Back in November, I went to the doctor for the big 8-week ultrasound. I remember being so concerned about hearing the heartbeat, I had no idea there could be other issues. As the ultrasound technician located the heartbeat and then proceeded to check out the fallopian tubes and uterine walls, she asked if I had experienced any bleeding. I told her I hadn’t (and still haven’t – luckily!) and she seemed pretty surprised to hear that.
She then told me that it looks like I have a heart-shaped uterus. The medical term is bicornuate uterus, but it’s commonly referred to as a heart-shape, simply because that’s what it looks like! I was so shocked to hear this as I’d never heard of that medical condition before. I remember telling her that it must be because I’m just full of love.
Essentially, instead of a pear-shape, my uterus has a heart shape, so the baby might not have as much room to grow and move around as they would inside a normal, pear-shaped uterus. This condition can lead to difficulty conceiving, an increased risk for early miscarriage, plus a higher chance of preterm labor and breech birth. Luckily, Kevin and I didn’t face any fertility issues and we were blessed to not experience an early miscarriage either.
My midwife also said I wouldn’t be considered high-risk unless symptoms presented itself that warranted the label. Luckily, I’m still considered to be having a normal pregnancy at 31 weeks!
Of course, following the appointment, I immediately went home and googled everything I could about heart-shaped uteruses. But for as many scary stories I read, I also read plenty of stories about women who carried their babies full-term and had a successful vaginal delivery.
Only about 1% of women are diagnosed with a heart-shaped uterus in the United States, so it was surprising to find out that a local Charlotte blogger I know also has the same issue as me. I first met Christie at Jen’s baby shower last November. Check out her blog to find out more about her bicornuate experience and her daughter’s birth story.
I didn’t want to let fears about the risks associated with this kind of uterus rule my pregnancy, so I pretty much kept any doubts out of my mind and still enrolled in Bradley classes, despite knowing that I have a high chance of breech birth. And even if I do end up with a c-section, I won’t regret the time and money I invested to learn about how to have a natural childbirth.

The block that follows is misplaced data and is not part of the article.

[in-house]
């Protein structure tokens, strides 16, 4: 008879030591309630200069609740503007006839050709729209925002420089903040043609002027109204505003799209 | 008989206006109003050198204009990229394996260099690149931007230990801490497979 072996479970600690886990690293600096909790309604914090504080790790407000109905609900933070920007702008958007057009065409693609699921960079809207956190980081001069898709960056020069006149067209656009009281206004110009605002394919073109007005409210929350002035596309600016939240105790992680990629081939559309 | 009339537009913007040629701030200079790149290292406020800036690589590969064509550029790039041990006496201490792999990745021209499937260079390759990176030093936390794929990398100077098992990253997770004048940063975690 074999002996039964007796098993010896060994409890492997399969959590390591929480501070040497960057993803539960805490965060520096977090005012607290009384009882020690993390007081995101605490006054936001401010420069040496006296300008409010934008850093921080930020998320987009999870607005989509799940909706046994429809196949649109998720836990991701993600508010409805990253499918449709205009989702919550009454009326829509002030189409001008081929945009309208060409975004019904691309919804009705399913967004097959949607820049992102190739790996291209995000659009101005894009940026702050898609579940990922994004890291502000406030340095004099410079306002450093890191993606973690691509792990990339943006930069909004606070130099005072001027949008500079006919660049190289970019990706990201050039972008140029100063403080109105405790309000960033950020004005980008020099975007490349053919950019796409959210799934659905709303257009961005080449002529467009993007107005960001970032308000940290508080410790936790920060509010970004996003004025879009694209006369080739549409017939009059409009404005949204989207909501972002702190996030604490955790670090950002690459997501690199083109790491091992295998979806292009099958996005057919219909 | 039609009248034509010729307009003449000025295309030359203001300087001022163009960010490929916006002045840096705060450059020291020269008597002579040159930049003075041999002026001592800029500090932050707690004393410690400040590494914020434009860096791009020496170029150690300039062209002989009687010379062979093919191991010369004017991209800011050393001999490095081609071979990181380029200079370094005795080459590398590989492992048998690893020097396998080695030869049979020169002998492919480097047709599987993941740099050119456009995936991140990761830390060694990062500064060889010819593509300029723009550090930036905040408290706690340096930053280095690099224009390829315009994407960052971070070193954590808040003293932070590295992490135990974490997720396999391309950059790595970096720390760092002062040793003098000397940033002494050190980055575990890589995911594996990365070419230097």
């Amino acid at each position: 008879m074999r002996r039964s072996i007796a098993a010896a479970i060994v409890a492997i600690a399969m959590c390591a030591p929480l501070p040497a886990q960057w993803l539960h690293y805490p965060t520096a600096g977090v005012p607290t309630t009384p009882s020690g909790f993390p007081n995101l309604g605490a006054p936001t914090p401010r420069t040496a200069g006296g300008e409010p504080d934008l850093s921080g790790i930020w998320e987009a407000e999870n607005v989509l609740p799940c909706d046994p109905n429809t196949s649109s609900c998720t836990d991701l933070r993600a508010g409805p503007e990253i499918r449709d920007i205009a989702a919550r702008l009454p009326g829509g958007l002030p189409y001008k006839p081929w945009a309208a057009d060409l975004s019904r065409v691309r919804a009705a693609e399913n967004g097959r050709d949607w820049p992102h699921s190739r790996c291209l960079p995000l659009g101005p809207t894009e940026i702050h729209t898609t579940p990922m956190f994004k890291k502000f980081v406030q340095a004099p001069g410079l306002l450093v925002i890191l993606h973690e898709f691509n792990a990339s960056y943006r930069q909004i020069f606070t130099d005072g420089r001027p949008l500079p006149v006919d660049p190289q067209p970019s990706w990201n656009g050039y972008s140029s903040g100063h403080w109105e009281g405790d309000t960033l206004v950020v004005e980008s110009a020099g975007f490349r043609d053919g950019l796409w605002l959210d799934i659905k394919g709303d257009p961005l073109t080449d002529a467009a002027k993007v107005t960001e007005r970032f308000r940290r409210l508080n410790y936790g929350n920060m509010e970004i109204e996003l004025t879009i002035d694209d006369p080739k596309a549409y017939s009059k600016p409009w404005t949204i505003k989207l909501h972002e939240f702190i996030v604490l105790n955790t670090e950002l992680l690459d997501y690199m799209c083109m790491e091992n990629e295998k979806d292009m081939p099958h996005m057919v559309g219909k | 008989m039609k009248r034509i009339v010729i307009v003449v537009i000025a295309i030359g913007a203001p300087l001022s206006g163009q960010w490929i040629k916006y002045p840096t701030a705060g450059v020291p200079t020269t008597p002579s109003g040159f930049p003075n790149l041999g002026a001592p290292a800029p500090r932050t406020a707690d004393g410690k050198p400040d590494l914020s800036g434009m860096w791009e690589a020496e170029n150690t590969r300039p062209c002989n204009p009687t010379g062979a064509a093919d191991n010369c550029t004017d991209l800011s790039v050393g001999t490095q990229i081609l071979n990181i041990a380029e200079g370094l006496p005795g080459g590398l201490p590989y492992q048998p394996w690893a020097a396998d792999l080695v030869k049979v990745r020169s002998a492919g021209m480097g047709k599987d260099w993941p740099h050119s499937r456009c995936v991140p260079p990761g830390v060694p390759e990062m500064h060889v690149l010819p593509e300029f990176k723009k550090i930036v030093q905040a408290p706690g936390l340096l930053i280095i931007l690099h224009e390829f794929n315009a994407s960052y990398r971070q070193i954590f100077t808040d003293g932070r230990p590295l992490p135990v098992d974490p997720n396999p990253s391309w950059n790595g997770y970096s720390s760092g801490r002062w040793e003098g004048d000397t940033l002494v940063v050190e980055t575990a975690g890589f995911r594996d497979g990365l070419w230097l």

Call me crazy, but I’ve always wanted to experience a vaginal delivery. As a child, I wanted to be an obstetrician (well, partly because I knew how to spell the word) but also because pregnancy and childbirth fascinate me. At 12-years-old, I even got to watch my mom give my birth to my youngest sister. (Although after that experience, I did change my mind about becoming an obstetrician …).
As I’m now 31 weeks pregnant, I want to do everything I can to attempt to turn the baby head down before space becomes an issue and Sweet Pea can no longer turn. Breech vaginal births are possible, but Kevin and I just aren’t comfortable with that idea. No matter what happens, I know I’ll feel better about the experience if I know I at least tried everything I could to get the baby head down beforehand. Above all, I just want a healthy baby!
I had an ultrasound yesterday to determine if Sweet Pea was head down yet and to make sure there were no signs of preterm labor. Thankfully, preterm labor currently isn’t a concern, but Sweet Pea is still hanging out in the breech position. I have about one month left to try to get the baby head down before my chances really start to drop. My midwife did agree that if I do need a c-section, she’ll let me start labor naturally rather than schedule a date for the surgery.
This is especially important to me because I believe it’s best for Sweet Pea to come into the world when he or she is ready, but also because I really want to experience what it feels like to go in labor. I find the idea of vaginal birth incredibly amazing and sacred. I’d love the opportunity to feel it myself – even if it’s just for the early stages of labor.
At 31 weeks, I’m in Operation Head Down and trying all kinds of methods to get Sweet Pea in optimal position. I’ve found the website, Spinning Babies, to be especially helpful. If you have any other ideas, please let me know!
Current methods include:
- Shining a flashlight in the pelvic area to encourage Sweet Pea to gravitate towards the area.
- Playing music near the pelvic area to also encourage Sweet Pea to go towards the music
- Having Kevin talk to Sweet Pea in the pelvic area using a low, soothing voice
- Doing the breech tilt (I just used pillows and a chair, rather than what’s shown in the link.)
- Chiropractic appointments using the Webster Technique
- Monthly acupuncture appointments, plus I’m going to try moxibustion as well